Bell Bird
Rosella (Aussie thief)
My free wood shed made from others' rubbish. 
The photos show some of the local bird life getting sustenance from our garden. Bell Birds have a beautiful song and frequent the bush around here. The Tui is different shades of black and blue except for a  tuft of white on its chest. Rosellas are an import from Australia and love to steal my apples. Come to think of it, the other animals to steal my apples are possums, and they originate in Australia too! Our Red Hot Poker flowers attract them close to our kitchen.  I built my wood shed out of scraps I had hoarded around my acre. The floor, the beams and the front wall come from under the "free firewood" sign at the big hardware store in town. The two end walls come from stuff thrown out from two churches in town. The Iron on the back wall and roof come from a house I helped demolish about thirty years ago. Even most of the nails were discards from building sites. 
A month or so ago I smacked my elbow (funny bone area) against a wall. I did not think much of it expecting it to be tender for a while then heal. Weeks later I started building my shed, which involved heaps of hammering. This has caused my elbow to flare up again, and my whole arm is in pain. At the end of my last two building sessions I just could not swing my hammer any more. When I did it fell from my grasp. I had little power to swing it and my grip had gone.  Even pouring a cup of tea with my right hand has been risky and painful.  This is me, the one who is bullet proof and could swing a hammer and do hard labour for days on end with no problems? I have a firefighter who is a masseuse who is well known as having "healing hands". He can take one look at you, or even a photo of you walking, and tell you what leg injury you have.  He massaged my arm and told me it is a ligament injury and, if I kept working with it, it could take two years to heal, if it does heal at all.  Life does not always go the way you want it.
I read the biography of Norman Kirk, the labour Prime Minister of New Zealand from November 1972 until he died in office in August 1974. It has been an interesting read because I was a young adult in Australia during those years, but had seen Kirk's rise to power.
It was a sad read because I knew the ending. He came to power with great ideals, made massive changes and had a great impact in New Zealand and overseas. But politically the oil crisis hit and England got involved with the common market. The New Zealand economy then failed and Norman Kirk's health was also failing, and he died. I knew that, but, as I read the book, something inside me still hoped it would turn out OK. Real life does not always go as we want it, does it? 
One other thing struck me. The book said, "The strong foundation of Christian values inculcated in his youth, coupled with the grim experience of growing up in a poverty-stricken family before and during the 1930s Depression, built a personal philosophy based on social justice, freedom and security for all. Every person, he believed, had the inalienable right to work, to have decent housing, to enjoy good health and to have a proper education." It reminded me of another quote I had read. “Every Cab Horse in London has three things; a shelter for the night, food for its stomach, and work allotted to it by which it can earn its corn. These are the two points of the Cab Horse's Charter. When he is down he is helped up, and while he lives he has food, shelter and work. That, although a humble standard, is at present absolutely unattainable by millions—literally by millions—of our fellow-men and women in this country. Can the Cab Horse Charter be gained for human beings? I answer, yes." That is a quotation from William Booth, the man who started the Salvation Army. It is interesting that as a child and youth Norm Kirk attended the Salvation Army.  They are both right in their ideals though.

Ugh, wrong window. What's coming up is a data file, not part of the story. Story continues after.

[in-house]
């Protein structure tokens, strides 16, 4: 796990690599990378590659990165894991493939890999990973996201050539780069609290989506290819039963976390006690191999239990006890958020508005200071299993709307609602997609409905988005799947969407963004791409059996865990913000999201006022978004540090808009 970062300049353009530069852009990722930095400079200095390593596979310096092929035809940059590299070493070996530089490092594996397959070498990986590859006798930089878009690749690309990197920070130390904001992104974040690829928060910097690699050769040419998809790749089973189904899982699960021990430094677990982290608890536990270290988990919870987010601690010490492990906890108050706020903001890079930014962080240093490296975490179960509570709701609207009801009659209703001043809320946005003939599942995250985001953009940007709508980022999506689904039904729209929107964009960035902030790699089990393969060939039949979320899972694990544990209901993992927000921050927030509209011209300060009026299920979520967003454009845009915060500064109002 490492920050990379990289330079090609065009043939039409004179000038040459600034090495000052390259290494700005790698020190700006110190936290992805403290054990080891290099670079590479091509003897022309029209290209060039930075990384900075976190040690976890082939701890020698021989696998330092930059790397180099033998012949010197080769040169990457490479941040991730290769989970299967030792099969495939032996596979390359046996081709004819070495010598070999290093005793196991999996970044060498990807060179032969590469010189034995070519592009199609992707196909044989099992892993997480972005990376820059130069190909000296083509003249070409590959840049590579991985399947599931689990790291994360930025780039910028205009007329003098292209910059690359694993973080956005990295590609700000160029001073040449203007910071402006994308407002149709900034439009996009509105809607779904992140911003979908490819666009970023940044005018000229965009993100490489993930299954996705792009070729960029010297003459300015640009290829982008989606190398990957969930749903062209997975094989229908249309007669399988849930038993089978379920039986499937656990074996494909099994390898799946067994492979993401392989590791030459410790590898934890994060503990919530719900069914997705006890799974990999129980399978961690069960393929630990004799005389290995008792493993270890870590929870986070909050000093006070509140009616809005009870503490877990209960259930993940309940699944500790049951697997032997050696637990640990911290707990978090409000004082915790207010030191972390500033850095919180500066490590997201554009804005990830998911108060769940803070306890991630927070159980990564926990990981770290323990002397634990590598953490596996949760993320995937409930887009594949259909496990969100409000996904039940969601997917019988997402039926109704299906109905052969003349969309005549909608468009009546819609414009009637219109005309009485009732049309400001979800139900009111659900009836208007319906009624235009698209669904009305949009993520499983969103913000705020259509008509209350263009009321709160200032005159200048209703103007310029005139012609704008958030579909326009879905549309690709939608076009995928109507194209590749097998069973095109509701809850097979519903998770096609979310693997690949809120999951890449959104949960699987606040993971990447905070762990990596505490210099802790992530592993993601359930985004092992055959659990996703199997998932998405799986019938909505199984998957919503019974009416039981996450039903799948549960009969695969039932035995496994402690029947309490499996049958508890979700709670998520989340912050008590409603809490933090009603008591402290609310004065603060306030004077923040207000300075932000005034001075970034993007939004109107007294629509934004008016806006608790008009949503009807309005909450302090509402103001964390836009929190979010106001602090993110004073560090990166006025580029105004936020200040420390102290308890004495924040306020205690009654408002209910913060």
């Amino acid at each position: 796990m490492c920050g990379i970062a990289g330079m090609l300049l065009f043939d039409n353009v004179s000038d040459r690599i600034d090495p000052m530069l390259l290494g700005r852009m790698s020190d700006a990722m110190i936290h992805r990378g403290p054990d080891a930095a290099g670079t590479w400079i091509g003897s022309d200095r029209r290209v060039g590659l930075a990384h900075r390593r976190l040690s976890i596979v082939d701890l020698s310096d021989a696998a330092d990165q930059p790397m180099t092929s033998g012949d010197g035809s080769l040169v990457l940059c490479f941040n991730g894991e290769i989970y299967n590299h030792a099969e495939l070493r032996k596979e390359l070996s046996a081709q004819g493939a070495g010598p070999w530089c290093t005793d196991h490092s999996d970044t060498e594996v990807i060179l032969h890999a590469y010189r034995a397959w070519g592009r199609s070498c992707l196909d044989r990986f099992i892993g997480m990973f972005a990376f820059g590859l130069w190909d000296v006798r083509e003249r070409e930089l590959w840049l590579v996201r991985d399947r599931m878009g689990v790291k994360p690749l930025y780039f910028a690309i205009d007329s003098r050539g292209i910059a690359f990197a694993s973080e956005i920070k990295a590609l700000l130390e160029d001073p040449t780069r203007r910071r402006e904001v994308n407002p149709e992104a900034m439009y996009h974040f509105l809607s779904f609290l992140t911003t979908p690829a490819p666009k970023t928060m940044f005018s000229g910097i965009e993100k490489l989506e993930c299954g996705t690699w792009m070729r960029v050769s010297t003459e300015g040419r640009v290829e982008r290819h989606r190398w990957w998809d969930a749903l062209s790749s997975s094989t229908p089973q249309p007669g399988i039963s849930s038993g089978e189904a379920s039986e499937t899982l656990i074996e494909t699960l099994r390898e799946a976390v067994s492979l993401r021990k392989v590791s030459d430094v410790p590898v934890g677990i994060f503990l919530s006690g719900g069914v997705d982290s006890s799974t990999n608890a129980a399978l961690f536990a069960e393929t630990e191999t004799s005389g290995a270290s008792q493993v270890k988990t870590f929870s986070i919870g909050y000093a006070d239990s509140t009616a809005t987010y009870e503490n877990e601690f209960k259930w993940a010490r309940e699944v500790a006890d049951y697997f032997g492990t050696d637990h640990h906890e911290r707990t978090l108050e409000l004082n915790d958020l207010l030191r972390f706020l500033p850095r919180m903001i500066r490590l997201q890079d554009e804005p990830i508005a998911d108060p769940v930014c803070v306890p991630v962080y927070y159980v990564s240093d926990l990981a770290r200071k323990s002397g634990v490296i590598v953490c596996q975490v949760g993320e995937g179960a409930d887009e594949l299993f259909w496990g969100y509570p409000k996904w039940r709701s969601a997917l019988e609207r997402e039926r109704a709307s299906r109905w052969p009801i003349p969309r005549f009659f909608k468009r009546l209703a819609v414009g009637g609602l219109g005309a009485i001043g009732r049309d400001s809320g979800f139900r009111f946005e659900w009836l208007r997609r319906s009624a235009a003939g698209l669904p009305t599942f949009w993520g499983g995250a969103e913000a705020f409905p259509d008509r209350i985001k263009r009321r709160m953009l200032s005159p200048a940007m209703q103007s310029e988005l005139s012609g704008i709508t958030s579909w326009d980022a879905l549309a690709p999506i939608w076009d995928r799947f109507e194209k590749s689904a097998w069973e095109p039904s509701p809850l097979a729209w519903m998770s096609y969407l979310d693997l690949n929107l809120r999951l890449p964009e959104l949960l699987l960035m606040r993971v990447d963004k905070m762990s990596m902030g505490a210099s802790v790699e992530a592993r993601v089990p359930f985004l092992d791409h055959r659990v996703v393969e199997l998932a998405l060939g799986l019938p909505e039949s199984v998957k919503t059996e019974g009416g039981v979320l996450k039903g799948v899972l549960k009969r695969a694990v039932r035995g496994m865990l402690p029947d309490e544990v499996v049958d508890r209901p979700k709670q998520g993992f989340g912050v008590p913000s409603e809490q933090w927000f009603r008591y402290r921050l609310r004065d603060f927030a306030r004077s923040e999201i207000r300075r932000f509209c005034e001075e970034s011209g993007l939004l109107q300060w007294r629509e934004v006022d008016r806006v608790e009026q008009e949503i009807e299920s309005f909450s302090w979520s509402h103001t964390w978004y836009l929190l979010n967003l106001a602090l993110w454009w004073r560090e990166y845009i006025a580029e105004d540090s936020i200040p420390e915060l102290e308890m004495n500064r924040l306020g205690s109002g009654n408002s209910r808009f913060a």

Opinionated waffle...
I am horrified over the cost of alcohol abuse in this wee country of ours. A young man died recently in our hospital as the result of an accident that happened when he and his mates were fooling around.... after drinking too much alcohol. That sort of story line is repeated regularly. Four young guys got a total of 71 years in prison because together they murdered another young man after drinking alcohol and taking some drugs. Every weekend there is mayhem and sometimes murder and you can just about guarantee the abuse of alcohol is there somewhere. I sometimes watch the police shows on TV where a camera rides with police patrols. Nearly every case involves abuse of alcohol. I enjoy a beer, a sherry or glass of wine. I am chaplain to a brewery, but I can still say that I have never been drunk in my life. I confess that I like a drink from time to time just to help switch off. I do not know the answer to the abuse. Alcohol control I think, would not work. I think the answer lies in asking the question, "Why do we find it necessary to self-medicate so often and so badly?" Pure logic, or common sense should have us looking at the mayhem and saying to ourselves, "I really should not drink too much, it often causes trouble and is dangerous."  The facts are there! That is a true statement. But somehow we New Zealanders brush aside logic, evidence and common sense and go and get boozed, often with tragic results. I guess we think it will not happen to us, but it is a bit like Russian Roulette. Why do we need the medication? Aren't we happy? What is wrong?